Manhasset mourns Dali “Donald” Bekteshi, Villa Milano co-owner

Manhasset mourns Dali “Donald” Bekteshi, Villa Milano co-owner
Photos of Dali "Donald" Bekteshi lined poster boards as hundreds wrote in a guest book to remember a man who left his mark on the community of Manhasset. (Photo by Karina Kovac)

The streets of Manhasset were filled with somber hearts  Aug. 17 as a whole block was sectioned off from restaurant Villa Milano to Mary Jane Davis Green Park to remember the life of Dali “Donald” Bekteshi, the co-owner of Villa Milano.

The memorial event drew hundreds of mourners, including family, friends, and patrons, all gathering to pay their respects to a man who left his mark on the community he held dear.

He was born on March 1, 1958, and died Aug. 12 at 65 after a battle with cancer.

Before establishing Villa Milano in 1984, he and his brothers operated various family-owned restaurants across Long Island. Predating that, the Bekteshi family had managed seven restaurants in Italy. Donald Bekteshi studied and honed his skills at the Culinary Institute of America.

Donald’s son, Danny Bekteshi, said his father would have loved to see everyone who came out to remember his legacy.

“He was a part of the community,” he said, “It’s going to rain tonight, he’s going to be crying in heaven. I just want to say thank you to everybody who showed up.”

Danny Bekteshi described his father as a “kind, sweet, gentle man” who “loved the community as much as he loved his family. He made everyone feel warm and welcome and he didn’t look at anybody as customers, he looked at everybody as family.”

Donald’s brother, John Bekteshi, said of all his brothers, Donald was the best. “He was the baby brother,” he said, “and what he did, he took care of his family and then he reached out and helped everybody, he had a heart of gold.”

John Bekteshi said originally Donald was going to aeronautics school in pursuit of a pilot’s dream. However, his true calling lay in fostering connections and aiding those around him.

“He loved people, that was his biggest joy,” he said.

Peter Rosenblum, a loyal patron who considers himself family, reminisced about Donald Bekteshi’s exceptional character, calling him an icon and hero to Manhasset.

“Everybody loved him, he was just one of those guys,” Rosenblum said. He described Donald as hardworking, kind, and compassionate.

He added, “He was a superior person, just mom-and-pop family business, they don’t make people like Donnie anymore…he was loved.”

Donald Bekteshi’s impact was not confined to his restaurant’s walls. His generosity extended his gifts to the local fire departments, as attested by Richard Weigele, former captain of Company 1 Manhasset-Lakeville Volunteer Fire Department.

“Often and at the spur of the moment, late at night as he’s closing, he would always help out,” Weigele recounted. “And we’re going to miss him, but we’ll remember him forever.”

Weigele described the food as “hot, delicious, fresh, you can never have one slice, you always have to have two. Homemade, obviously.”

Up at the podium, Jack Caruso shared his account of finding a friend in Donald Bekteshi 12 years ago and how his life was forever touched by Donald’s kindness.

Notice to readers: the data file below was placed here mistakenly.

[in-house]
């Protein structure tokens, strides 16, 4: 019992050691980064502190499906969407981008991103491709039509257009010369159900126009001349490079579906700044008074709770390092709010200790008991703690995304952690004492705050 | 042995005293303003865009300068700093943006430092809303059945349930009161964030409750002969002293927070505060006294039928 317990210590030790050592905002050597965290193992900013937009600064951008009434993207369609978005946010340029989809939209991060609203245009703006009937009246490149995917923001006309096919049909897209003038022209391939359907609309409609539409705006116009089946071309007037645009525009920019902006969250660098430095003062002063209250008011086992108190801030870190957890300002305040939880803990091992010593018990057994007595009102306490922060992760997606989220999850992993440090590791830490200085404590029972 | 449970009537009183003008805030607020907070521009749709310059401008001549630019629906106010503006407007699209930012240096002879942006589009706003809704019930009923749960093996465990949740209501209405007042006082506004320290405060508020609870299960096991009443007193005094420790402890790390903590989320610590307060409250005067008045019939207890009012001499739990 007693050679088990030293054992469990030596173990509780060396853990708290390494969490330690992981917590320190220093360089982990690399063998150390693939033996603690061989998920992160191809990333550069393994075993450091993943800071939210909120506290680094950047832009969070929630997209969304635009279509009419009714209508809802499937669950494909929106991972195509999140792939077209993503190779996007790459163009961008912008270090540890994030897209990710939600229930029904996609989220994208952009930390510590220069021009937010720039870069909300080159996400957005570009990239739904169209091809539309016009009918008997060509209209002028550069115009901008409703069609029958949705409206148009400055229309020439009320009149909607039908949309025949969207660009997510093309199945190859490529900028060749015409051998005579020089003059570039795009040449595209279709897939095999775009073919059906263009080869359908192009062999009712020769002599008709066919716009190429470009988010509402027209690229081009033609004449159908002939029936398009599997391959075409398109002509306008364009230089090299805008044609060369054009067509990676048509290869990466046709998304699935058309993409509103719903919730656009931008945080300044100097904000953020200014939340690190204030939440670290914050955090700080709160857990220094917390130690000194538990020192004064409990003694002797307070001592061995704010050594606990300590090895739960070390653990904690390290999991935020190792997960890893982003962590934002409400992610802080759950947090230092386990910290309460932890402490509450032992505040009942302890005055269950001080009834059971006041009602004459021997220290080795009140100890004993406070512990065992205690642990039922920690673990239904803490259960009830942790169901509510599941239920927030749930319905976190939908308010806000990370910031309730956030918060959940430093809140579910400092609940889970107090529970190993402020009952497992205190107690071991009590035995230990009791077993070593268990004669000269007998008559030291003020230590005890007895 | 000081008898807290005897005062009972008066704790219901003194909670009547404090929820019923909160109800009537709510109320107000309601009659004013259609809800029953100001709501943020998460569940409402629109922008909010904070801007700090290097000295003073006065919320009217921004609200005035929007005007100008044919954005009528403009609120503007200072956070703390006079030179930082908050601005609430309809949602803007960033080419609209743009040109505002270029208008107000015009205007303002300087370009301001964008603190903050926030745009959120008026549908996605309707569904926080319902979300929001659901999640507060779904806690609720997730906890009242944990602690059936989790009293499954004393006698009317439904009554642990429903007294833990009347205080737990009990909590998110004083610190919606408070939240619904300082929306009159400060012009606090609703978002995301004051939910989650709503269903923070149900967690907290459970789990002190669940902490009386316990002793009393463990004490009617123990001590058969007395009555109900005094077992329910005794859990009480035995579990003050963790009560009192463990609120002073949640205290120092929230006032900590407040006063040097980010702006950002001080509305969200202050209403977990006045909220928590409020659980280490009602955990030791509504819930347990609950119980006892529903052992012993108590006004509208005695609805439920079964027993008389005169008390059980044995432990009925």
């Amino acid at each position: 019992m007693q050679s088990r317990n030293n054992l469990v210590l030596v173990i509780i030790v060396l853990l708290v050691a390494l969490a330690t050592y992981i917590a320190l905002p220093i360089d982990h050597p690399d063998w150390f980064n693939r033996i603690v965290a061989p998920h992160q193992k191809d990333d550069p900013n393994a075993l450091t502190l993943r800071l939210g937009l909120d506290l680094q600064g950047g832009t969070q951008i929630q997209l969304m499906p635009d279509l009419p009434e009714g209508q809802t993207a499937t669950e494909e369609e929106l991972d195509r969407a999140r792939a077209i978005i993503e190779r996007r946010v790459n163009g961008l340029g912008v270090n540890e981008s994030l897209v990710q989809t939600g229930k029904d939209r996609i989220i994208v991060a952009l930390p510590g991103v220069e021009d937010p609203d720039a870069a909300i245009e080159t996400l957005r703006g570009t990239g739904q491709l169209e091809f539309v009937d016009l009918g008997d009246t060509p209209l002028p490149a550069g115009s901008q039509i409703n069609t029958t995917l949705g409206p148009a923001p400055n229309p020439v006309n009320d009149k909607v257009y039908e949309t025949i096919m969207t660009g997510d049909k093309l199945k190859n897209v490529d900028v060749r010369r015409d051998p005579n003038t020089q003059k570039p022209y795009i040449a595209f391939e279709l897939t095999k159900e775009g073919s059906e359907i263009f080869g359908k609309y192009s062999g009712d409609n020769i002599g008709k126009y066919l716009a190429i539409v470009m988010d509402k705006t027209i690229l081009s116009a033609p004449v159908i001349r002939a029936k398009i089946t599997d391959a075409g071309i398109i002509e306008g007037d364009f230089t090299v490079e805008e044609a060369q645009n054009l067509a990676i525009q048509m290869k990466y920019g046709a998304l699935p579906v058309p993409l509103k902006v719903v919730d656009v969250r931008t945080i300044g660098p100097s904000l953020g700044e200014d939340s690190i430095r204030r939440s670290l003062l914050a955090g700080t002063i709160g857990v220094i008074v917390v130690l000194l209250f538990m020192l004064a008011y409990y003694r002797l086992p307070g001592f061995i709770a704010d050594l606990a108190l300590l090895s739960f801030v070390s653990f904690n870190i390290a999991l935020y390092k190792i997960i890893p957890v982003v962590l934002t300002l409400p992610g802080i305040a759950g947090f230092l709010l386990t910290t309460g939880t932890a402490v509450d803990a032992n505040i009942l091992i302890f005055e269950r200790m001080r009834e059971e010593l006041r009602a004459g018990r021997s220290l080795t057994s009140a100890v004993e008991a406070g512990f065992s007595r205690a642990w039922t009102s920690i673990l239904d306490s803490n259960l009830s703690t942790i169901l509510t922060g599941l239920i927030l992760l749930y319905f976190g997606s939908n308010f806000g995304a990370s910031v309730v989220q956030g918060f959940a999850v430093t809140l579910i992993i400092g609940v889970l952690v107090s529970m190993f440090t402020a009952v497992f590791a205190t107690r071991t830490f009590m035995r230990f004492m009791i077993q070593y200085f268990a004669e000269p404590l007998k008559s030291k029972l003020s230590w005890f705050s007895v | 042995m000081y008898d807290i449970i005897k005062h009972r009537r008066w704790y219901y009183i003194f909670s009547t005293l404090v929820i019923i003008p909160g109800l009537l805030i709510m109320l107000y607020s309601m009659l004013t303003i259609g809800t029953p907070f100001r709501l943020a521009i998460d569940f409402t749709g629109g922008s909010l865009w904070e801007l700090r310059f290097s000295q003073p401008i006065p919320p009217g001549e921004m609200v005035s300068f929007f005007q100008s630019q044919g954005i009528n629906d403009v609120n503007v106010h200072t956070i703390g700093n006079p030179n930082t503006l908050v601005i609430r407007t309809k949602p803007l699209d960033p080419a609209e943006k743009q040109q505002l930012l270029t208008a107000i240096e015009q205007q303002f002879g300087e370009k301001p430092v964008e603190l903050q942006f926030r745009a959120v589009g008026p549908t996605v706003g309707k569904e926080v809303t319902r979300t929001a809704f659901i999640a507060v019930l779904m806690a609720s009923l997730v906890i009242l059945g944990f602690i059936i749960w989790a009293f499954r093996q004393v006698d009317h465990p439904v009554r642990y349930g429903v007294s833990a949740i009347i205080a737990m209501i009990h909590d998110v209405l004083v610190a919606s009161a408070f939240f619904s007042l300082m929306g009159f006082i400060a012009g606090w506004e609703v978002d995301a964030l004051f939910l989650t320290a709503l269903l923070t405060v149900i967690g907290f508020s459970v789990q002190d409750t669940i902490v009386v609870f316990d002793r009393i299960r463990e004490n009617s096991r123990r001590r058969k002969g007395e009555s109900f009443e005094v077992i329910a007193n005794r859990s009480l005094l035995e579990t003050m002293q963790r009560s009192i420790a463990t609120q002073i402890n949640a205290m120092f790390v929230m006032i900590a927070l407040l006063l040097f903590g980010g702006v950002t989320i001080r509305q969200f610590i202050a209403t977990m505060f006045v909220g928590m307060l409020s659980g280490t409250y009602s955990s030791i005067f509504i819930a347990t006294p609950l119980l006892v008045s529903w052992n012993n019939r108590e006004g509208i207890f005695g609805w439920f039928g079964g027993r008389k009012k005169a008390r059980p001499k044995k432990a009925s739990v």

Caruso recalled their initial encounter at Villa Milano, a chance interaction that started after Caruso spotted Villa Milano and wanted to ease his feelings of frustration with the Town of North Hempstead Building Department while working through the permit phase.

“You look like you’ve got the weight of the world on your shoulders,” Donald said to him after asking to sit at the table where he was eating. From there, “he touched my heart in such a special way.”

The next time he went back, Donald sat at his table without asking, clasped their hands together, looked Caruso in the eyes and said: “I love you.”

He was speechless and being from the Bronx, he said, assumed there was some hidden agenda.

A week before Christmas Caruso returned and Donald asked, “Do you need anything financially?” and said, “I’m here for you” and gave him a signature bear hug. “I said to myself there is either a huge hidden agenda, or this is one of the most special people that I’m going to get to meet in my life.”

He continued to go to the restaurant, now with his family, who were like Donald’s family.

“I remember one of the last times I stopped him for a slice. He said to me, ‘Jack, go home. Give your wife a kiss. Give your kids a kiss. And tell them you love them.’

“So, I could never wear his shoes. But all I want to say to each and every one of you is from the words of Donald: tell the people in your life you love them. It’s so special. I will never in my life ever forget, Donald.”

He then remarked on the number of people who attended the gathering and how it showed Donald Bekteshi was a real pillar of the community.

“I miss him terribly,” he said, starting to cry, “I want to say in front of you all: I love you Donald.”

No posts to display


  1. I knew this man for over 40 years. I met him back when he was in Queens on the service road with a small pizzeria. I LOVED THIS MAN! I just read he passed now, today, October 16th. I am in shock. I am weeping. A kind, funny, sweet, beautiful man. No one I’ve ever met worked as hard as he did. NO ONE! I didn’t see him for many years and one day walked into Villa Milano; I jumped into his arms!!


Please enter your comment!
Please enter your name here